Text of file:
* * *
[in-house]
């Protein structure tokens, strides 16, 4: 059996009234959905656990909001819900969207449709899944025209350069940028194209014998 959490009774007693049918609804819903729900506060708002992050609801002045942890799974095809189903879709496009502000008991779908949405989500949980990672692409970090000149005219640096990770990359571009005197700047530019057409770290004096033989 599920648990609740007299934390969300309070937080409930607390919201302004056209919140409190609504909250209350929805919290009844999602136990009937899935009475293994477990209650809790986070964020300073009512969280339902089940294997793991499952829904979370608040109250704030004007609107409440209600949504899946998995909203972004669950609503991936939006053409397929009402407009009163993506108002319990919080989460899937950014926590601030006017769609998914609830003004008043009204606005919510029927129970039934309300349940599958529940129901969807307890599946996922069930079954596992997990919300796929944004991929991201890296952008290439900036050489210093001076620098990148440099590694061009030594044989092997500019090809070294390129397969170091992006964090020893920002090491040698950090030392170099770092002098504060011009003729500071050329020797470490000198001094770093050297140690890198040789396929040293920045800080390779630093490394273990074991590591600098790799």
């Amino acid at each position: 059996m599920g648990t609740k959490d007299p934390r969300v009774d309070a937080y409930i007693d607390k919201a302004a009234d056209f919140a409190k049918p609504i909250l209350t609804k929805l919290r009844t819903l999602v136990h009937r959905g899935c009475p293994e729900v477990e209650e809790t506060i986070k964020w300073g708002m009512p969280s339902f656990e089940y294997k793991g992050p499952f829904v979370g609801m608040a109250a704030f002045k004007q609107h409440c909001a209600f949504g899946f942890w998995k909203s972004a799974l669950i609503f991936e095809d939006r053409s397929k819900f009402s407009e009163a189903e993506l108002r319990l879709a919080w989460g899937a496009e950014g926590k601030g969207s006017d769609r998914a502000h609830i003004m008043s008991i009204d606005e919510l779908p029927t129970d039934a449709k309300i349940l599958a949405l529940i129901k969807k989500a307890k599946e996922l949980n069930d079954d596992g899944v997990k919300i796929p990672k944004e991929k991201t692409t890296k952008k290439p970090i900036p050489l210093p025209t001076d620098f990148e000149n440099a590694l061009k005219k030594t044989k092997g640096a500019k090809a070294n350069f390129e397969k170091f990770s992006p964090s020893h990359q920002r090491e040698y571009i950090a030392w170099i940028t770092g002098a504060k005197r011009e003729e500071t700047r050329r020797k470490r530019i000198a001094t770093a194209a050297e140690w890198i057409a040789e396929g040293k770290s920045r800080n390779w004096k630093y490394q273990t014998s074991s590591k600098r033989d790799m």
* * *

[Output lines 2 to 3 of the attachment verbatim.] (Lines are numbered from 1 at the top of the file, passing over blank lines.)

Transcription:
């Protein structure tokens, strides 16, 4: 059996009234959905656990909001819900969207449709899944025209350069940028194209014998 959490009774007693049918609804819903729900506060708002992050609801002045942890799974095809189903879709496009502000008991779908949405989500949980990672692409970090000149005219640096990770990359571009005197700047530019057409770290004096033989 599920648990609740007299934390969300309070937080409930607390919201302004056209919140409190609504909250209350929805919290009844999602136990009937899935009475293994477990209650809790986070964020300073009512969280339902089940294997793991499952829904979370608040109250704030004007609107409440209600949504899946998995909203972004669950609503991936939006053409397929009402407009009163993506108002319990919080989460899937950014926590601030006017769609998914609830003004008043009204606005919510029927129970039934309300349940599958529940129901969807307890599946996922069930079954596992997990919300796929944004991929991201890296952008290439900036050489210093001076620098990148440099590694061009030594044989092997500019090809070294390129397969170091992006964090020893920002090491040698950090030392170099770092002098504060011009003729500071050329020797470490000198001094770093050297140690890198040789396929040293920045800080390779630093490394273990074991590591600098790799």
């Amino acid at each position: 059996m599920g648990t609740k959490d007299p934390r969300v009774d309070a937080y409930i007693d607390k919201a302004a009234d056209f919140a409190k049918p609504i909250l209350t609804k929805l919290r009844t819903l999602v136990h009937r959905g899935c009475p293994e729900v477990e209650e809790t506060i986070k964020w300073g708002m009512p969280s339902f656990e089940y294997k793991g992050p499952f829904v979370g609801m608040a109250a704030f002045k004007q609107h409440c909001a209600f949504g899946f942890w998995k909203s972004a799974l669950i609503f991936e095809d939006r053409s397929k819900f009402s407009e009163a189903e993506l108002r319990l879709a919080w989460g899937a496009e950014g926590k601030g969207s006017d769609r998914a502000h609830i003004m008043s008991i009204d606005e919510l779908p029927t129970d039934a449709k309300i349940l599958a949405l529940i129901k969807k989500a307890k599946e996922l949980n069930d079954d596992g899944v997990k919300i796929p990672k944004e991929k991201t692409t890296k952008k290439p970090i900036p050489l210093p025209t001076d620098f990148e000149n440099a590694l061009k005219k030594t044989k092997g640096a500019k090809a070294n350069f390129e397969k170091f990770s992006p964090s020893h990359q920002r090491e040698y571009i950090a030392w170099i940028t770092g002098a504060k005197r011009e003729e500071t700047r050329r020797k470490r530019i000198a001094t770093a194209a050297e140690w890198i057409a040789e396929g040293k770290s920045r800080n390779w004096k630093y490394q273990t014998s074991s590591k600098r033989d790799m």